Electrical schoolwork...

Ti Kan ti at amb.org
Tue Feb 10 02:24:41 EST 2004

```Huw,

Basic electronics 101 here.  I thought you'd know that well,
but apparently not.

An LED is not a resistive device, thus you cannot calculate
based on that assumption.  An LED is a light emitting *DIODE*.
It has a relatively FIXED forward bias voltage.  That 150K ohm
"LED resistance" is an irrelevant spec.  What *is* important
is the forward bias voltage and current requirement of the LED,
and the total supply voltage.  Then the required resistor value
can be calculated from that.

-Ti
2003 A4 1.8T multitronic
2001 S4 biturbo 6-sp
1984 5000S turbo
1980 4000 2.0 5-sp
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Huw Powell writes:
> > V = I*R
> > (13.6V - 2.0V) = (.015A)*(R ohms)
>
> Where is that 0.015A figure coming from?
>
> I suspect there is an error in the data we are working with (garbage in,
> garbage out...).
>
> 150,000 ohms at 3 volts yields 0.00002 amps, according to my trusty
> desktop calculator.  Which is only, what, .02 mA?  Something seems fishy.
>
> You and Ti have both made assumptions about the current requirement of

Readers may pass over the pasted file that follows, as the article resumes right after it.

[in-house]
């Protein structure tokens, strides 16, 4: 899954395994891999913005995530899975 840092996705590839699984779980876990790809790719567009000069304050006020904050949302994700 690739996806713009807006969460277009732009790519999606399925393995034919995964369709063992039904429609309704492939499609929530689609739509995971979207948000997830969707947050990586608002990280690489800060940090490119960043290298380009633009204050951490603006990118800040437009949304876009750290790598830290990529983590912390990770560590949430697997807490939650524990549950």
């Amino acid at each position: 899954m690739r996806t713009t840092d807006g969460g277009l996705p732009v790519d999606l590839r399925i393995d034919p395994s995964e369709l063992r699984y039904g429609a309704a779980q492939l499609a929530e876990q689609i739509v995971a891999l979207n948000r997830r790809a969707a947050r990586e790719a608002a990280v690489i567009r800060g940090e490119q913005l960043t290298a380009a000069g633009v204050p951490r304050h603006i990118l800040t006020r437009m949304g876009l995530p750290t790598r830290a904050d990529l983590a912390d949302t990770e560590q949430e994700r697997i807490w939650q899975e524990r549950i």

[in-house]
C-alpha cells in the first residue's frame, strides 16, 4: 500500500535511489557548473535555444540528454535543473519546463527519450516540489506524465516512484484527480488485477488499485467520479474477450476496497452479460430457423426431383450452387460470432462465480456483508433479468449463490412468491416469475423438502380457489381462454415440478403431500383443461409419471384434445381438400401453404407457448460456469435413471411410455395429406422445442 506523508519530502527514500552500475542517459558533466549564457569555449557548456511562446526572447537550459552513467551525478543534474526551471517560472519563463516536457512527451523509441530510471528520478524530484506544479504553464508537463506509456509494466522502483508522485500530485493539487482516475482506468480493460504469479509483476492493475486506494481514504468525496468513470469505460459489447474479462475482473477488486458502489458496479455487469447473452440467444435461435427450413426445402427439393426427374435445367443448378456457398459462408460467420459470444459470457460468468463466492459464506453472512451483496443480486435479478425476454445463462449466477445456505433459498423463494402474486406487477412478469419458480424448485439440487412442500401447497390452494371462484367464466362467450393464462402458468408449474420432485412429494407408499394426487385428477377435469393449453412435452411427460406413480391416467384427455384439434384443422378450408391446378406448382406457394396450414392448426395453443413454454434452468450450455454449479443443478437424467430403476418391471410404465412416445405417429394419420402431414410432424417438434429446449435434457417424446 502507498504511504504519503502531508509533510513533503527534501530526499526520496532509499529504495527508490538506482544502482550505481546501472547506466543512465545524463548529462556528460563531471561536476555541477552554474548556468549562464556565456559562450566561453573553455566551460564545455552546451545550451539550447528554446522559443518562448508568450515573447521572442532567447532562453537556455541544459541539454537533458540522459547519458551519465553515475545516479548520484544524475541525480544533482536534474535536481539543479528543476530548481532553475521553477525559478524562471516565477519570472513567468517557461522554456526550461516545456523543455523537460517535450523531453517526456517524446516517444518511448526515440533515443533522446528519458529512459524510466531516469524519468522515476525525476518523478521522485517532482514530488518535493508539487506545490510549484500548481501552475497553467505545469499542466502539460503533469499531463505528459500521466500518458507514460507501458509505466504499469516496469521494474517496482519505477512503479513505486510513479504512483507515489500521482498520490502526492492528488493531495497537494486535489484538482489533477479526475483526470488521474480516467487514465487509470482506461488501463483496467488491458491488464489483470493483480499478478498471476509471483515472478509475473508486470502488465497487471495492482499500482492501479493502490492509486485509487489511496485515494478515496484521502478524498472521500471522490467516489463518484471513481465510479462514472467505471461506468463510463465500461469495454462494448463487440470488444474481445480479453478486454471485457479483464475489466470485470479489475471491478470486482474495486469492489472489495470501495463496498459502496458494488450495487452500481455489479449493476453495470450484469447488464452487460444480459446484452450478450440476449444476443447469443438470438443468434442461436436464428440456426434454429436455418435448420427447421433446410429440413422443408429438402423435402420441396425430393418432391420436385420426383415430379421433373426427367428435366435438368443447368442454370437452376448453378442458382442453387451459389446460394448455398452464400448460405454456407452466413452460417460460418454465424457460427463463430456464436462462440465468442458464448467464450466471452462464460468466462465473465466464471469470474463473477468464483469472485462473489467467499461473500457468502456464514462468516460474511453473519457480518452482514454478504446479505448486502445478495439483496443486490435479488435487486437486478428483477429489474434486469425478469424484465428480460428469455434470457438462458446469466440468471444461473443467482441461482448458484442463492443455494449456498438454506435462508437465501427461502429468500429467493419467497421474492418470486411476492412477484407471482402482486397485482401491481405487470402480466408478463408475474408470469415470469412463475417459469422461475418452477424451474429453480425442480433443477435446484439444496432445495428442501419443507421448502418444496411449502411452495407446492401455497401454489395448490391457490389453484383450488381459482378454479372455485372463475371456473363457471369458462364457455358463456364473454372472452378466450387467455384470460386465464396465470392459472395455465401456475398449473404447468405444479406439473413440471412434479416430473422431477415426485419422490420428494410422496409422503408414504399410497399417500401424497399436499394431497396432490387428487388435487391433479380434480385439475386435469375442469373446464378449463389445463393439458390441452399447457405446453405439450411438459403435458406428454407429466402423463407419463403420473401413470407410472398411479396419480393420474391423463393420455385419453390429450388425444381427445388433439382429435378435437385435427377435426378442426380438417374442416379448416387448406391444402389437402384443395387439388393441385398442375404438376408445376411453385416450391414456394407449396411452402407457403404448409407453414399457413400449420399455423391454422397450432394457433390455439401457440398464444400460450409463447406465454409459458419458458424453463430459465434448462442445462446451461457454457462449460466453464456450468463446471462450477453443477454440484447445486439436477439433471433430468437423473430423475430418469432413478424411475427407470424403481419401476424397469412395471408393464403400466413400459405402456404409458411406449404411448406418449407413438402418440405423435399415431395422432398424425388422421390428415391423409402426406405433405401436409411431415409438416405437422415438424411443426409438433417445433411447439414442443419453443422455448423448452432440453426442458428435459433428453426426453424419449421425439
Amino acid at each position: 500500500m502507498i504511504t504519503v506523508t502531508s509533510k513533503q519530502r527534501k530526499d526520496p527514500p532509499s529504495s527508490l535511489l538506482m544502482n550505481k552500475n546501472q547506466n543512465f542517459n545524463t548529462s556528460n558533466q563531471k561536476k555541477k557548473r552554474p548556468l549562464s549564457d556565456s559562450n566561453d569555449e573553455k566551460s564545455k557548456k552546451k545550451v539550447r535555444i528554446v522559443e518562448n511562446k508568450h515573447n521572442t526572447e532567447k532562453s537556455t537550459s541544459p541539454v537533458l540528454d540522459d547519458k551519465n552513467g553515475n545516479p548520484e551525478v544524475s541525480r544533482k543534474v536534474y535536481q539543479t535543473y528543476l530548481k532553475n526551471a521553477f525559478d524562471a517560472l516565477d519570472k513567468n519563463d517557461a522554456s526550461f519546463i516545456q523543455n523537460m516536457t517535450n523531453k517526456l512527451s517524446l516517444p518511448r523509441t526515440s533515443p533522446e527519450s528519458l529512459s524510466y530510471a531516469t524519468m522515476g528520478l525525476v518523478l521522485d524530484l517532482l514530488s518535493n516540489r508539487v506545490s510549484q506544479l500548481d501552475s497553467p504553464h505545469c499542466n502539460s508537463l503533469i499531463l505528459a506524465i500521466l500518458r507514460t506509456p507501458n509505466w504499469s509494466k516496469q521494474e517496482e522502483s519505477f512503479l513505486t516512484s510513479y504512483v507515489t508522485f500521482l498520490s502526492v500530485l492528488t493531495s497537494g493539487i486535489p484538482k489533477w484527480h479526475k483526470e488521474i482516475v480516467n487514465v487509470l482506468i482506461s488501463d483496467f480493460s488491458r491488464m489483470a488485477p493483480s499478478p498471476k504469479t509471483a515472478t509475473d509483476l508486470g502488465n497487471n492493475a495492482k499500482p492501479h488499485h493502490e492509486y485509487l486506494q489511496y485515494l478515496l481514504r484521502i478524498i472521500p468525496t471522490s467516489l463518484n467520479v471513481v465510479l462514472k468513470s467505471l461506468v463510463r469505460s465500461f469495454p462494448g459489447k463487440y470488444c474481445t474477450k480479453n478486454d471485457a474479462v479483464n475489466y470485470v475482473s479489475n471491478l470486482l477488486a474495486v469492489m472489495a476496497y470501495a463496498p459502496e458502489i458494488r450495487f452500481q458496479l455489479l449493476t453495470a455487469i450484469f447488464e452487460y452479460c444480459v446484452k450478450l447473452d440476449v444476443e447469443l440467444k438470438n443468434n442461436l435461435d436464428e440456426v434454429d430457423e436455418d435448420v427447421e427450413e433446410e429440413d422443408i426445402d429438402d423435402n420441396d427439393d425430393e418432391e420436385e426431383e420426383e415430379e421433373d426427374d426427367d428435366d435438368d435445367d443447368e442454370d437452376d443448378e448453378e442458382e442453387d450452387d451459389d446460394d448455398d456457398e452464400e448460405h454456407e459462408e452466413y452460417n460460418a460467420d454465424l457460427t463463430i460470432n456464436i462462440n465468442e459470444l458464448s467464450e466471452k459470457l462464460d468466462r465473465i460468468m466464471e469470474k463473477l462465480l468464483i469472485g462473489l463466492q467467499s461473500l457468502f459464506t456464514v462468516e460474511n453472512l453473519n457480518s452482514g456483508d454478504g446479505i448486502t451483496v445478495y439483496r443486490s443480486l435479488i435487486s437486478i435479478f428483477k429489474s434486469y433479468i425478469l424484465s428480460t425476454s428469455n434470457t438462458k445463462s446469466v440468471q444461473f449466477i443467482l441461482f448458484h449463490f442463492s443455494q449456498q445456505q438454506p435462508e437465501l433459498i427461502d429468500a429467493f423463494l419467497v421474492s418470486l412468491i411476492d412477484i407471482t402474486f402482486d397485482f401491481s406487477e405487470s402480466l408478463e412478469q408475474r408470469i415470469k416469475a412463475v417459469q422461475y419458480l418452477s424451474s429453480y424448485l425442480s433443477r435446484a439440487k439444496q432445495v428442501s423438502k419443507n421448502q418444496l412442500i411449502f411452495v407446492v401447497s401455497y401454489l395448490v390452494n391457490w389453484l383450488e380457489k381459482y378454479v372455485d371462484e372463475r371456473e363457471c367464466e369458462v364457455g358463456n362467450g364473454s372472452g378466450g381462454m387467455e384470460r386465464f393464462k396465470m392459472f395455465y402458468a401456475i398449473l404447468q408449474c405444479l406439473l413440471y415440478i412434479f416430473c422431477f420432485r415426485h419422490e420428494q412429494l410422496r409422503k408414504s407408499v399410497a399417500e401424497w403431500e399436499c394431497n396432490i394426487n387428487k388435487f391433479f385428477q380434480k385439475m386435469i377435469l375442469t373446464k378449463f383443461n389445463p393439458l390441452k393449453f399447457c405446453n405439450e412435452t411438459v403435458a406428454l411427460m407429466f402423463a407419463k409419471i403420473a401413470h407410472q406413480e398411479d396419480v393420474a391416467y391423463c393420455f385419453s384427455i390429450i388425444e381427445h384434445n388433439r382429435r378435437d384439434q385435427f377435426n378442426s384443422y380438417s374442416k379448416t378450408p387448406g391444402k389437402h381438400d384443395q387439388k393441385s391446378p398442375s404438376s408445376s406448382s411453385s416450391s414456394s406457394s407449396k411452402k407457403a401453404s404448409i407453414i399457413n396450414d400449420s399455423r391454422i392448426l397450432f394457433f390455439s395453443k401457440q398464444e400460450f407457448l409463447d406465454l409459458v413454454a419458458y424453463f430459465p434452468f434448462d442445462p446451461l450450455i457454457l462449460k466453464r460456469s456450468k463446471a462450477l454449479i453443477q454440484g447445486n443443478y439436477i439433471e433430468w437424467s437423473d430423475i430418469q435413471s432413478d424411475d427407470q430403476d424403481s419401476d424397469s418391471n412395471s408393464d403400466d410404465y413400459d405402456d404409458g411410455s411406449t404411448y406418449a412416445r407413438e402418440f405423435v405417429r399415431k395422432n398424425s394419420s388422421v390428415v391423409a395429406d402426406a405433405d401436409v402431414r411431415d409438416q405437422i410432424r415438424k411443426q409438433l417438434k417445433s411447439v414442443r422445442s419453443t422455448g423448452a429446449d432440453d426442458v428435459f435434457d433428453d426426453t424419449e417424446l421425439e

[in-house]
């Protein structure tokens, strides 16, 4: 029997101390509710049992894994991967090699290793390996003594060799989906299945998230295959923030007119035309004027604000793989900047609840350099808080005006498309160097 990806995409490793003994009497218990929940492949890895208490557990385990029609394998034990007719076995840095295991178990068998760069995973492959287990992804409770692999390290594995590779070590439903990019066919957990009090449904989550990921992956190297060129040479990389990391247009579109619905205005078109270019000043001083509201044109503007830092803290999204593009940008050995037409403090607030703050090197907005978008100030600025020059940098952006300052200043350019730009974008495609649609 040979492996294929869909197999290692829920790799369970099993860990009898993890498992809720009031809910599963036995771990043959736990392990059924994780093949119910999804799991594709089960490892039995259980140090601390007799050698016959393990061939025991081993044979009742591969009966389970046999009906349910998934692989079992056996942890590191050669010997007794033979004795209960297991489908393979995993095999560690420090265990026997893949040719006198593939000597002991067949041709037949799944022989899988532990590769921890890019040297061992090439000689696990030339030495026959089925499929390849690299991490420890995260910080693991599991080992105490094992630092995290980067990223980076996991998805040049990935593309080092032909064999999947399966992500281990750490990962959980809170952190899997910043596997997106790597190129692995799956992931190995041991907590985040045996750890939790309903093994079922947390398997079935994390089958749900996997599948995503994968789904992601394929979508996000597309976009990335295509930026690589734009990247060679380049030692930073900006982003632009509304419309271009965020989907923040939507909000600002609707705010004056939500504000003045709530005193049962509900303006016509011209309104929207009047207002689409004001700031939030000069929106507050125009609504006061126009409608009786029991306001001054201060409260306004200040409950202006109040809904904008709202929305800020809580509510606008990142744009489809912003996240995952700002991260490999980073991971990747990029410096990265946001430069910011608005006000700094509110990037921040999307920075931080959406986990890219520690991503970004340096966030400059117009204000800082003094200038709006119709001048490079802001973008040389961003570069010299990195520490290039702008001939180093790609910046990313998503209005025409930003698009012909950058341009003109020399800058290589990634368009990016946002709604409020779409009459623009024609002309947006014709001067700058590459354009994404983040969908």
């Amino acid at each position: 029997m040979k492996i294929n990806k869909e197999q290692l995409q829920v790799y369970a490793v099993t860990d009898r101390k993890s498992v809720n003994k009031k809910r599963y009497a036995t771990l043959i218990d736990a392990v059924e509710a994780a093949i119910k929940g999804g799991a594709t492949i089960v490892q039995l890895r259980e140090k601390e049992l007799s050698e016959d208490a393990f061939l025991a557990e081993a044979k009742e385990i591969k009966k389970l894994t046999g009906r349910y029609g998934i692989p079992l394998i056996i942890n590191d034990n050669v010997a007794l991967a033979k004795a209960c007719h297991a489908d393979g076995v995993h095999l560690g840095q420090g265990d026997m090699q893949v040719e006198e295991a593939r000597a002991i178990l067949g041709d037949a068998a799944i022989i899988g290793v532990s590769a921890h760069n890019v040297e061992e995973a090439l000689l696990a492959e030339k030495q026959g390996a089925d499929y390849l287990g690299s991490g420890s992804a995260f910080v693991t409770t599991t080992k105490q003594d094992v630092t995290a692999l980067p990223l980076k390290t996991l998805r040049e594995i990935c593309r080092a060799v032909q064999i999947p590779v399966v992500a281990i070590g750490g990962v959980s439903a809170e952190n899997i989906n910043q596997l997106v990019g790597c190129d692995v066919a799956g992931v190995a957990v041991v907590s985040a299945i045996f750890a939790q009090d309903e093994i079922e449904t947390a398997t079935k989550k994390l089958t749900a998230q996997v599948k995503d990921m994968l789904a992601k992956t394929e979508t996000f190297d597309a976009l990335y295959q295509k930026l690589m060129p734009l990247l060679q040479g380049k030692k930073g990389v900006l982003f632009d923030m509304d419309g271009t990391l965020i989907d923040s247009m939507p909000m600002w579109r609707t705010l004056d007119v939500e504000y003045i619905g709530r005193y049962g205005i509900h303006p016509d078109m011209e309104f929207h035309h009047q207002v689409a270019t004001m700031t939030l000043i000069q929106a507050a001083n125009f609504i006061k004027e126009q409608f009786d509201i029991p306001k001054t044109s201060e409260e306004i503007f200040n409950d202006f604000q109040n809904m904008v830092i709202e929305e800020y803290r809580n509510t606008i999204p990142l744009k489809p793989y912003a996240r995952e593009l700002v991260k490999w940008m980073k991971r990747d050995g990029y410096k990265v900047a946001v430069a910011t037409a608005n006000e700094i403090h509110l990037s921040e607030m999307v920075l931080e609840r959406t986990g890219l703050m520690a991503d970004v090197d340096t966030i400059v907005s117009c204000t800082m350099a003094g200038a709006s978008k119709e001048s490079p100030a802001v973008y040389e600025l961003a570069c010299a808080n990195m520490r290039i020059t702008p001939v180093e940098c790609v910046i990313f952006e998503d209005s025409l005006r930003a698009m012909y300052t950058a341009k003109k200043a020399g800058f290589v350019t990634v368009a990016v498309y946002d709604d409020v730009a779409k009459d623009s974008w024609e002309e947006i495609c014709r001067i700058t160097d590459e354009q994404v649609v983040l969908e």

> the LED not specified in the question.  This problem should be solvable
> with any of the iterations of Ohm's Law - you can chuckle at "syljay"s
> results all you want, but they are absolutely correct - given the data
> we have to work with.
>
> So, Louis-Alain, which number is wrong?  Is the stated resistance of the
> LED *really* 150k ohms?
>
> > If I were to install some red 3V LEDs to backlight the numerous switches
> > around the instrument panel of my 1983 urQuattro, what is the resistance
> > value I must introduce to this circuit to lower the 12V to something more
> > acceptable?
> >
> > Resistance value of the LEDs: 150 000 ohms Ideal voltage at the LEDs:
> > between 2.5V and 3V.
> > Electrical voltage at the switches: 13.6V, permanent, switched by the
> > ignition, not the IP rheostat.

```